Of all the points on Michael Chertoff's resume, the most
important for now may be that he appears confirmable. At George W.
Bush's announcement Tuesday nominating Judge Chertoff to become the
next secretary of Homeland Security, the president pointedly noted
that Chertoff has already been confirmed by the Senate three times
for previous posts.
In contrast with the colorful Bernard Kerik - Bush's first choice
for Homeland Security, who withdrew from consideration after
multiple ethical issues came to light - Chertoff brings to the table
long experience in Washington and in legal matters. Now a federal
appeals judge in New Jersey, Chertoff is a former federal prosecutor
who led the Department of Justice's criminal division from 2001 to
2003. After the 9/11 attacks, he played a key role in forming US
Chertoff's selection came as a surprise; many in Washington and
in the homeland security field see the management of the big new
bureaucracy as a central challenge, and Chertoff is not seen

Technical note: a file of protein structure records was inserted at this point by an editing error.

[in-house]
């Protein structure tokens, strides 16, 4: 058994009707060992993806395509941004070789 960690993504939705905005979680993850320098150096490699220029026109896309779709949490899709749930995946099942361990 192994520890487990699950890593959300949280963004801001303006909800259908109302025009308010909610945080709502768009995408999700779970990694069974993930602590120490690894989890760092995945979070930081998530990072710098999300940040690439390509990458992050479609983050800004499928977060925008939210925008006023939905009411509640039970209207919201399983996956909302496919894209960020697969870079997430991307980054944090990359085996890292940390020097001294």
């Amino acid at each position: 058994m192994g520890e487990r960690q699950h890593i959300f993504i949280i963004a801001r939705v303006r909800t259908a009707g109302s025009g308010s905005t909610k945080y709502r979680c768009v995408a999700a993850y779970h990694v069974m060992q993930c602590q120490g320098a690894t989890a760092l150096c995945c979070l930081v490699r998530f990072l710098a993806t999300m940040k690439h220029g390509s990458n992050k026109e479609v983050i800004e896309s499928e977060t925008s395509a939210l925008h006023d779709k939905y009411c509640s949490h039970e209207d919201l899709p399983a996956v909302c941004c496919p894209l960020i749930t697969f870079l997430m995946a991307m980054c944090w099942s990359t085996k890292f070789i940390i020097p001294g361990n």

foremost as a manager. The department, formed after 9/11, integrates
the operations of 22 preexisting agencies, and has been criticized
for moving slowly on enhancing protection of borders and ports and
generally integrating all its disparate parts.
"The next director has to grow the agency beyond the teething
stage," says Ellen Laipson, president of the Henry L. Stimson Center
and former deputy director of the National Intelligence Council.
To the American public, perhaps the most visible aspect of the
Department of Homeland Security (DHS) is its color-coded terror
alert system - a post-9/11 creation designed to help first
responders, and Americans in general, maintain the appropriate level
of vigilance at a time of continuing terrorist threat. But the
system was quickly lampooned, and over time some have had a sense
that the alert system risked being dismissed as the government
crying wolf. Departing DHS secretary Tom Ridge himself has indicated
that the system needs to be rethought.
Chertoff brings to the job credentials as a law-and-order
conservative, having aggressively supported the birth of the Patriot
Act, which civil libertarians have been fighting since its
inception. But, say people who have worked with Chertoff from a
different political perspective, he's capable of working across the
"He's someone you can talk to who hears different viewpoints,"
says Juliette Kayyem, a homeland security expert at Harvard
University's Kennedy School who served on a terrorism task force
with Chertoff. …